Current situation

Fires in the Garner Complex in Josephine County have burned close to a 1,000 acres since Sunday. ODF Incident Management Team 2 has taken command of the Complex to allow the Southwest Oregon District to focus on dozens of other lightning-sparked wildfires. While temperatures in many parts of Oregon won't be quite as hot today, conditions are drier than normal for this time of year. The U.S. Drought Monitor reports that 99% of Oregonians live in areas that are abnormally dry or in moderate drought, with southeast Oregon already in severe drought.

Many ODF districts and forest protective associations have raised their fire danger level and tightened restrictions on activities linked to fire starts. Check ODF's fire restrictions and closures web page for the latest details at http://www.oregon.gov/ODF/Fire/Pages/Restrictions.aspx





Wednesday, September 28, 2011

Shadow Lake Fire - closure areas reduced

Source: Central Oregon Interagency Dispatch Center

Yesterday, the closure areas were reduced around the Shadow Lake Fire due to the wet, cooler weather and the hard work of fire crews to secure the fire line. The cooler temperatures have also allowed the Deschutes and Willamette National Forests to resume management of the fire.

“The reduced area closure opens up some popular roads and recreation sites,” said Randy Harbick, Fire Management Officer for the McKenzie River Ranger District. “However, since we will still have fire crews and some equipment finishing rehabilitation work, please drive carefully if you visit the area.”

Popular areas now open include:
• Big Lake Campground (in a no services status)

• Big Lake Youth Camp

• Potato Hill/Jack Pine area

• Dry Creek Trailhead

• Belknap and Little Belknap Crater

• Lakes south of Corbett Sno-Park

• Forest Service Road 500

Popular areas that remain closed include Big Lake West Campground, Forest Service Road 810, the Patjens Lake Trail, a portion of Dry Creek Trail and a section of the Pacific Crest Trail. The closure area is subject to change, but due to continued hazards from snags and hotspots within the fire some form of closure will likely remain through the winter.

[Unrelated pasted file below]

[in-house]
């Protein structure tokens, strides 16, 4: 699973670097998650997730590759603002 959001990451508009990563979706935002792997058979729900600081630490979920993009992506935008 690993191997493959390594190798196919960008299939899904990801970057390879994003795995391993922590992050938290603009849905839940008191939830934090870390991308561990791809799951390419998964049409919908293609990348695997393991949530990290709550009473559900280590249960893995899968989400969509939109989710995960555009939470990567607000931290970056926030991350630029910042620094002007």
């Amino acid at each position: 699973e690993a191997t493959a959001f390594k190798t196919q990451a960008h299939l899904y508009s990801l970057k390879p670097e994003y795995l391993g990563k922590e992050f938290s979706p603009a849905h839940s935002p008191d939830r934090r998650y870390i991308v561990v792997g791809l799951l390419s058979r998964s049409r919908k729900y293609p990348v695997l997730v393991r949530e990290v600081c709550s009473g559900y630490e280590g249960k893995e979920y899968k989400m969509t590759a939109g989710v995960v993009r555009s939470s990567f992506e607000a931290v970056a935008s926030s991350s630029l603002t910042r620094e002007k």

For more information on the Shadow Lake fire and to view the updated closure map, go to www.inciweb.org/incident/2550  or visit the websites of the Willamette National Forest (www.fs.usda.gov/willamette ) and the Deschutes National Forest (www.fs.usda.gov/centraloregon ). More information is also available by calling the Sisters Ranger District (541-549-7700) and/or the McKenzie River Ranger District (541) 822-3381.

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The purpose of this blog is to provide breaking news about wildfire activity on the forestlands protected by the Oregon Department of Forestry. We invite you to post questions or comments you have about current wildfires. Please keep your posts civil and free of profanity. You are also welcome to contact us by email at: information@odf.state.or.us.

Current wildfire info

National weather forecasters are predicting the summer of 2018 will see above average temperatures and below average rainfall. Drought has already been declared in a number of counties in eastern and southern Oregon, with northwest Oregon also unusually dry for June. These conditions set the stage for potentially large, fast-moving wildfires.

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The Oregon Dept. of Forestry protects 16 million acres of private and public forestlands from wildfire. This includes all private forestlands in Oregon as well as state and local government-owned forests, along with 2.8 million acres of federal Bureau of Land Management lands in the western part of the state. In total there are about 30.4 million acres of forest in Oregon.

Fire suppression policy
The department fights fire aggressively, seeking to put out most fires at 10 acres or smaller. This approach minimizes damage to the timber resource and fish and wildlife habitat, and protects lives and property. It also saves money. While suppressing large fires can cost millions of dollars, economic and environmental damage from wildfires can be many times greater.

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Oregon Dept. of Forestry's public information officers in Salem, Ore., maintain this blog. During the wildfire season, we spend much of our time reporting on fires and firefighting to news media and the public.